Sumaiyo kaibigan ang taos puso kong bati na sana ay maging maganda ang araw mo palagi laging pairalin asal nating katatangi-tangi nasaan ka mang dako, maging sa lahat ng sandali. Ang gawaing pagbati sa kahit sinumang nilalang sadyang kapuri-puri at puwedeng maipagyabang ugali natin itong tataglayin magpakailanman dito tayo nakilala mapadpad man kahit saan. Hindi man maganda ang iyong gising ngayong umaga tiyak pag binati ka pakiramdam mo ay gaganda gagaan ang katawan mo baka suwertihin ka pa magandang umaga sa iyo, libre ito, sige na.

Gawad Kalinga builds humane haven for Davao female inmates
By Patricia Esteves PhilStar, 03/06/08 DAVAO – Female inmate Jed Sy, who has been accused of drug trafficking, confessed to almost losing her sanity while doing time in the cramped and overcrowded detention facility in Ma-a jail here. With over a hundred other female inmates, Jed and company had to cope with and squeeze in three small individual cells with little ventilation and light, some of them even sleeping in shifts. For Jed, night time was the hardest because aside from the congested jail, she always thought about her daughter whom she had to leave behind. Jed’s Chinese husband is a drug trafficker. When he fled, she was the one arrested then later charged. Jed and her fellow inmates thought they would just bear with their situation in jail. Fortunately, Gawad Kalinga (GK) came along and saw their need for help. GK and partners built a humane haven for the women prisoners, a special and unique GK village called the GK Ray of Hope. This is the first GK village built inside the compound of the Ma-a city jail here. It serves as an inspiration and hope for the women inmates that they are not forgotten and their needs are being met even though they are prisoners. After all, they are not yet convicted. The GK Ray of Hope Village is a collaborative project of GK, the city government of Davao, Bureau of Jail Management and Penology-Davao City Jail, New City Commercial Center (NCCC) and other partners who are guided by the vision of providing a humane environment for the female inmates and at the same time, trying to embed a human rights culture here. The houses were donated by the Lim family, owners of the NCCC mall in Davao. GK champion Tony Meloto and Davao City Mayor Rodrigo Duterte said GK and the local government of Davao support the humane treatment of women prisoners, in accordance with the United Nations law. GK Coordinator for Davao Ricky Villanueva and Senior Superintendent Romeo Elisan, Regional director, RBJMP XI, share the views of Meloto and Duterte. “We hope all jail facilities would follow our lead. We want to inspire all jails to do it. If we have done it in Davao, they can do this in other jails,” they said. Ten houses, each with a comfort room, now stand in the village and an additional ten more will be built inside the compound. The inmates have transferred to the roomy houses two weeks ago. Jed and other prisoners are very happy with their new detention facility. “My fellow inmates are very happy. Here in GK Ray of Hope, we don’t feel like we are detained, and instead, we feel like we live in a subdivision,” Jed said. Ma-a Jail Warden Senior Superintendent Grace Dun Taculin said the houses are designed with landscape and veranda. The main space serves as sleeping quarters during the night where the inmates sleep on rubber cushions, but during the day, it is used as a multipurpose room, a prayer and counseling room, work area, classroom or music room. “Windows are made of decorative steel grills to keep a home-like ambiance so that transformation is made easier considering that 95 percent of our female inmates are mothers,” said Grace. “Yes, it is still a jail, yet it is a home at its heart. It carries the GK character and spirit thus the name ‘Ray of Hope Village.’ Instead of gray and gloomy type building and cells, houses of different rainbow colors are in place. It exudes an aura of a warm, caring and nurturing home,” Grace said in an interview. At the forefront of the support for the homes of the female inmates is Mayor Duterte. Although he hates criminals and criminality, Duterte supports the humane treatment of prisoners. Davao City GK head Vic Rosario said Duterte pledged more homes for the inmates when he saw that they still need more. Unknown to many, Duterte is a fierce GK advocate. A quiet worker, Duterte holds fund-raising activities and mobilizes his businessman friends to help in raising money for the homes of the poor of Davao. He has built three GK villages all over Davao and is on a mission to build more houses for the poor in the province through GK. Last year, he gathered 50 of his friends to a dinner in Marco Polo for P50,000 a plate for a GK fund-raising activity and was able to generate P2.5 million, the amount needed to fund 30 homes in a GK village in Riverdrive. Right now, there are 31 completed houses in Riverdrive and more are being constructed. Twenty-nine families have moved into their own brand new houses. “He annually holds golf tournament with the Metro Davao Sports Association(MEDSA) and give the proceeds to GK,” Vic said. At present, there are a total of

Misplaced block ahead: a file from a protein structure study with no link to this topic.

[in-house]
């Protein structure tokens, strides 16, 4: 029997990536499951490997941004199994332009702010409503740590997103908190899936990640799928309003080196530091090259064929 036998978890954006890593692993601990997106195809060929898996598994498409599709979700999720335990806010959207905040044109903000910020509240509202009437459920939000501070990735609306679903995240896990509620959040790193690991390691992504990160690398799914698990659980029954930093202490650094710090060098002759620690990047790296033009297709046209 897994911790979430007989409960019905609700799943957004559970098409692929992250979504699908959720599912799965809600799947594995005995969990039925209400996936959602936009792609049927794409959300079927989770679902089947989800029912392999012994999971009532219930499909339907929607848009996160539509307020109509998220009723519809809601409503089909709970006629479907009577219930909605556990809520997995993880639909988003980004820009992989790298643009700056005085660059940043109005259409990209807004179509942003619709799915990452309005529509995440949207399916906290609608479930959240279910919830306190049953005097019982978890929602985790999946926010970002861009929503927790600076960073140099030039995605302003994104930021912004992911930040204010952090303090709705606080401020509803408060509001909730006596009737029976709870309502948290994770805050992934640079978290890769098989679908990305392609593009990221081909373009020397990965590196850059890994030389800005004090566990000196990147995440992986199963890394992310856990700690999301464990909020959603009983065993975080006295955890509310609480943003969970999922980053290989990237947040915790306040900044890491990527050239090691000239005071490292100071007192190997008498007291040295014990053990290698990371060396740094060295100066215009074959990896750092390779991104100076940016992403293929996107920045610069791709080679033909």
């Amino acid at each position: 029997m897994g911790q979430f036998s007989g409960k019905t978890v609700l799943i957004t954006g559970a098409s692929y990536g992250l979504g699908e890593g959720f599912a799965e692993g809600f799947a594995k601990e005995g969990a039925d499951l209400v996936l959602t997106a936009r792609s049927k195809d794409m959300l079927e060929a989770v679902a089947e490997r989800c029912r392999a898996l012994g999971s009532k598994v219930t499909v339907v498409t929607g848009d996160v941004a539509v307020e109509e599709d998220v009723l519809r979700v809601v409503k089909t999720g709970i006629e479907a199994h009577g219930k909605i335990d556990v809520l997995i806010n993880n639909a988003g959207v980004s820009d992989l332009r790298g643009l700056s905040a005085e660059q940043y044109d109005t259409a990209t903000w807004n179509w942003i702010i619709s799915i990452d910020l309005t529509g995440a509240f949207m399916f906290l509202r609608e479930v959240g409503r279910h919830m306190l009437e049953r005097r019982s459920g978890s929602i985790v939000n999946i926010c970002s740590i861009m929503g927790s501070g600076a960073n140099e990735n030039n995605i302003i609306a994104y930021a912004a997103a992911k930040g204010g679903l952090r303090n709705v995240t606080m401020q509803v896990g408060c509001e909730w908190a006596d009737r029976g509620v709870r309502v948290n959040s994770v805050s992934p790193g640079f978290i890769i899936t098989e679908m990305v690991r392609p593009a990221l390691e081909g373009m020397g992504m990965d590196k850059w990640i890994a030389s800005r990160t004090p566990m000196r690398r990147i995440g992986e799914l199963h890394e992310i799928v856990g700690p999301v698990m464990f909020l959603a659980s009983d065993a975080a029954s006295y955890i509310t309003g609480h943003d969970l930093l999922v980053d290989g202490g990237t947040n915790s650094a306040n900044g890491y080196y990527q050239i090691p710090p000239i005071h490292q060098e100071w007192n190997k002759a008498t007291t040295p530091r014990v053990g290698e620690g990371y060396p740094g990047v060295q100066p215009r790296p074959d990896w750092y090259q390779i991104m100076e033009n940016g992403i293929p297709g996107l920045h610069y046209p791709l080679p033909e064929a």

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try, another problem is the fact that stores automatically give you plastic bags even for very small purchases that you can put in your bag (a lot of groceries even double their plastic bags rather than put cardboard for the heavier packages, or don’t maximize the space in the bag, in effect using, again, more plastic). In London, I have noticed that a lot of the sales people ask the buyers first if they still need a bag for what they purchased, and most people are fine putting the small packages in their bags or just carrying them. Here, however, I get quite pissed off whenever the bagger at the grocery insists I use their bag